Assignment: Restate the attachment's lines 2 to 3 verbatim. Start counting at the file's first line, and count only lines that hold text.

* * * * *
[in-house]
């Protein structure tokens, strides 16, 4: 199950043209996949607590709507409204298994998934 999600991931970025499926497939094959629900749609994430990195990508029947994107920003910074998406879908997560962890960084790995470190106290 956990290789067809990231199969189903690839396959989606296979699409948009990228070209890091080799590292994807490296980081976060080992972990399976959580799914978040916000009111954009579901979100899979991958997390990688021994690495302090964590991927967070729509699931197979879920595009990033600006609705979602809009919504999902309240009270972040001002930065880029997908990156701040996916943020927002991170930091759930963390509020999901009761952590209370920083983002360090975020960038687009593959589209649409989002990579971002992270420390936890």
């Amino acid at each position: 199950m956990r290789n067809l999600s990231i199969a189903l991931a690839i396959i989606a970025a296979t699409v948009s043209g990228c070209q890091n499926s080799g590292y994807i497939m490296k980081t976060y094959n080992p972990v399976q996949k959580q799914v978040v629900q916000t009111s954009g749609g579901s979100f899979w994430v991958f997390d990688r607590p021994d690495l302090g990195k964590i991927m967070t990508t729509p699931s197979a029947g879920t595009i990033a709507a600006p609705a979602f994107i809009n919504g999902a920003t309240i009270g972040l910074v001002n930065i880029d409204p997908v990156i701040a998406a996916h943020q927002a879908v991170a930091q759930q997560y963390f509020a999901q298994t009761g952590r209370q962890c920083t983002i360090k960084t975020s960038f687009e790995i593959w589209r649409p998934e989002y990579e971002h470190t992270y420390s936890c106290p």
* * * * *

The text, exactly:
């Protein structure tokens, strides 16, 4: 199950043209996949607590709507409204298994998934 999600991931970025499926497939094959629900749609994430990195990508029947994107920003910074998406879908997560962890960084790995470190106290 956990290789067809990231199969189903690839396959989606296979699409948009990228070209890091080799590292994807490296980081976060080992972990399976959580799914978040916000009111954009579901979100899979991958997390990688021994690495302090964590991927967070729509699931197979879920595009990033600006609705979602809009919504999902309240009270972040001002930065880029997908990156701040996916943020927002991170930091759930963390509020999901009761952590209370920083983002360090975020960038687009593959589209649409989002990579971002992270420390936890």
């Amino acid at each position: 199950m956990r290789n067809l999600s990231i199969a189903l991931a690839i396959i989606a970025a296979t699409v948009s043209g990228c070209q890091n499926s080799g590292y994807i497939m490296k980081t976060y094959n080992p972990v399976q996949k959580q799914v978040v629900q916000t009111s954009g749609g579901s979100f899979w994430v991958f997390d990688r607590p021994d690495l302090g990195k964590i991927m967070t990508t729509p699931s197979a029947g879920t595009i990033a709507a600006p609705a979602f994107i809009n919504g999902a920003t309240i009270g972040l910074v001002n930065i880029d409204p997908v990156i701040a998406a996916h943020q927002a879908v991170a930091q759930q997560y963390f509020a999901q298994t009761g952590r209370q962890c920083t983002i360090k960084t975020s960038f687009e790995i593959w589209r649409p998934e989002y990579e971002h470190t992270y420390s936890c106290p």